Historic mass-produced housing and the contemporary consumer: Bata's blue-collar houses in Zlín
Barbora Vacková (Masaryk University)
Lucie Galcanova (Masaryk University, Faculty of Social Studies)
Paper short abstract:
The paper is based on a qualitative research on standardized blue-collar dwellings (realized in Zlín, Czech Republic during years 2007-2009). Our aim is to discuss the role which plays the specific materiality of mass-produced housing in the effort of contemporary dwellers to "build their home".
Paper long abstract:
The research took place in the standardized mass-produced houses built during years 1924-1939 in the functionalist city of Zlín by the Bata's shoemaking concern. The presupposed lifetime of houses was thirty years thus the houses were designed as a temporary minimum dwelling. But due to the historical circumstances these houses are still used and their contemporary dwellers are obliged to negotiate the using and the renewal of the houses not only with their housemates but also with materiality of the house itself. The paper discusses the ways in which this seventy years old mass-produced materiality - standardized minimum houses - affects the needs and lifestyles of contemporary occupants. The paper will present the quarter-houses and semidetached houses on three levels. (1) As a part of broader urban and social project of industrial city: In the materiality of the houses the image and structure of bourgeois ideal of nuclear family was embedded so it was used as a disciplining model for workers from countryside to be "civilized" and trained in specific housekeeping practices. (2) The houses might be seen as the witnesses of the social change that our society went through during 20th century and thus they enable us to describe and understand these changes. (3) However, the main focus of our research was to understand how the specific technology and construction materials of the houses affect the everyday practises of their contemporary inhabitants and how are these relations interpreted and reflected in the narratives.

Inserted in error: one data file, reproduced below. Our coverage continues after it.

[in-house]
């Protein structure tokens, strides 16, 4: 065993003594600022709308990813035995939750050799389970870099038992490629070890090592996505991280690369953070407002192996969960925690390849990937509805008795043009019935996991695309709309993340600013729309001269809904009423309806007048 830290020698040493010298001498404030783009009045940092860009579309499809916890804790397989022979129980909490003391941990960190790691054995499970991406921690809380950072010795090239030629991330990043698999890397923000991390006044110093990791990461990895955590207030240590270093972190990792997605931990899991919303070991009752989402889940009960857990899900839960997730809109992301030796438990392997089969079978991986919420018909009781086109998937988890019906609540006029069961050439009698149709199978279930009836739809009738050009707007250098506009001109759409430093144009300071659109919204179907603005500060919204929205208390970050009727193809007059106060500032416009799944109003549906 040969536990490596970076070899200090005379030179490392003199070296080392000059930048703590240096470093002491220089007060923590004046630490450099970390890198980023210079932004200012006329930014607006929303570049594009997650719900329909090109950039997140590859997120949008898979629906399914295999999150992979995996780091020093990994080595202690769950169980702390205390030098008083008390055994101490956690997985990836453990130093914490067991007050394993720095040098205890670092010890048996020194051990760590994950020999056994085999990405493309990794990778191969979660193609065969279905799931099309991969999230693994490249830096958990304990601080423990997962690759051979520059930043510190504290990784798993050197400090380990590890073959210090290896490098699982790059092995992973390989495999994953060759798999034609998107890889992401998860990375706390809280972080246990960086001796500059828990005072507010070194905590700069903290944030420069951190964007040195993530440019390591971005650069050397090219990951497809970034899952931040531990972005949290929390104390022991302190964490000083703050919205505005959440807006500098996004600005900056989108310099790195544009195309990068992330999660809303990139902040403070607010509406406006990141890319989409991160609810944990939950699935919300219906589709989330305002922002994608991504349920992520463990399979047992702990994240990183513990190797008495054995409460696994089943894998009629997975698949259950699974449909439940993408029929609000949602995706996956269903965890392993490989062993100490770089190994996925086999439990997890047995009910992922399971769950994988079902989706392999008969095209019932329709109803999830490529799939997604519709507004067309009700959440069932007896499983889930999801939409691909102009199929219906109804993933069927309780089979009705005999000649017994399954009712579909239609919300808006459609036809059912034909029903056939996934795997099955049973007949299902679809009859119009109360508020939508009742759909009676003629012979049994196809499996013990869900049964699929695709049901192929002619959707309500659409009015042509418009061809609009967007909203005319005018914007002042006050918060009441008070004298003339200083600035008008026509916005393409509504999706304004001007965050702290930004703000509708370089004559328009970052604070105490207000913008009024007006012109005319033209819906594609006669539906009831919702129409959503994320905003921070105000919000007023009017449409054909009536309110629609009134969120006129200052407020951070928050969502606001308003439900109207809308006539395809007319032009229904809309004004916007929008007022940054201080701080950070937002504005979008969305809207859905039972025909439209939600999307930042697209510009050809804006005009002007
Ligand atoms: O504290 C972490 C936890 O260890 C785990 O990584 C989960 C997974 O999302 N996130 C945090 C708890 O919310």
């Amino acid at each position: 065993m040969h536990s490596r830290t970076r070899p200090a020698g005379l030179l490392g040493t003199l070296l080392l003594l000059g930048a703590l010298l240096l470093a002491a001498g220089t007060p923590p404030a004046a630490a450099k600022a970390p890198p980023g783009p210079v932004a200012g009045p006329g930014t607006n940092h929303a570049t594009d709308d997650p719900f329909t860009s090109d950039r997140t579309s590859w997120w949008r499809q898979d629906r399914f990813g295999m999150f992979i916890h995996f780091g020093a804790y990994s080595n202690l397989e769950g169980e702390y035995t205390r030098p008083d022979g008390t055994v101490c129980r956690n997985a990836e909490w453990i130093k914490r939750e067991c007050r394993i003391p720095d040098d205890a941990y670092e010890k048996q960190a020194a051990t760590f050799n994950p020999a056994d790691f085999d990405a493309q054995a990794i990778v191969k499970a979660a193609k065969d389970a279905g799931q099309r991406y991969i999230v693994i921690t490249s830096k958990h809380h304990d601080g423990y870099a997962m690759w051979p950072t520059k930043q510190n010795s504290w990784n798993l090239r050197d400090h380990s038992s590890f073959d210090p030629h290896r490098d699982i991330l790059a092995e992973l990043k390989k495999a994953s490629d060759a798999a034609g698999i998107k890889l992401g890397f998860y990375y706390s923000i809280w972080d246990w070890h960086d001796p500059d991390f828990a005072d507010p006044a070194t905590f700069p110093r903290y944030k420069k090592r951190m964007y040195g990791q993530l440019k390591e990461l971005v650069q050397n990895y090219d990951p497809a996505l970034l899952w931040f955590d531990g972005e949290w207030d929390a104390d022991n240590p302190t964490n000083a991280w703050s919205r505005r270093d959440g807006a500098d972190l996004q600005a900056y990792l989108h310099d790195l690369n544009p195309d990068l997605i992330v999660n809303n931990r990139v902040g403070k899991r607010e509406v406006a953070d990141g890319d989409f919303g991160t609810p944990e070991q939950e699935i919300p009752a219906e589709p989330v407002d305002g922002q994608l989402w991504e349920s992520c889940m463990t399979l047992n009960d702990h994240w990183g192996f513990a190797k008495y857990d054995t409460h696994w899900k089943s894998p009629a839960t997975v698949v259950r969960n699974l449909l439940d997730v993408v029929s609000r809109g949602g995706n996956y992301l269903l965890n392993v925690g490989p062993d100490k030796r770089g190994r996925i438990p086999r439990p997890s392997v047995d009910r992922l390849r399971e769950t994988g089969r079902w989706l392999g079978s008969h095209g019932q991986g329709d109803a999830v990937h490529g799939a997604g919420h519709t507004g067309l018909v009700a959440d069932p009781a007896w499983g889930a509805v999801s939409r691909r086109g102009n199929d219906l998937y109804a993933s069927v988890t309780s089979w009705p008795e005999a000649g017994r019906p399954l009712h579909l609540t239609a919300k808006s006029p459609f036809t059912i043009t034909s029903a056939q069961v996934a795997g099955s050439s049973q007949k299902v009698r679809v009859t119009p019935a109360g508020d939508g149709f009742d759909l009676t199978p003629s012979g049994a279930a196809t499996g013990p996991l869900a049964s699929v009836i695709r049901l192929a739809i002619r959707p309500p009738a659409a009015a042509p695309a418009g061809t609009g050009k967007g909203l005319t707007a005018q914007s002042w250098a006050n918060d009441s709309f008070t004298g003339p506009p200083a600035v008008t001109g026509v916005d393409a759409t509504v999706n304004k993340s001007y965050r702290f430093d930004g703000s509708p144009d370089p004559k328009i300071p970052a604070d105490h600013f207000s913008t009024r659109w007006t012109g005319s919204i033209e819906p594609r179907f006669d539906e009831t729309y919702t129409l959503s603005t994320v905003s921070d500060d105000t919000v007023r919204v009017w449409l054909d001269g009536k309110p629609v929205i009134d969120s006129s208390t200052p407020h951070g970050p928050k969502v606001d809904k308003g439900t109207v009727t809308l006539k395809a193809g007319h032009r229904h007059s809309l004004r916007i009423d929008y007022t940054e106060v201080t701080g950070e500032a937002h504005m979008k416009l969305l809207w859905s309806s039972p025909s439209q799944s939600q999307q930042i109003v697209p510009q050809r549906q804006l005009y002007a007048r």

Objects, domestic routines and the making of everyday life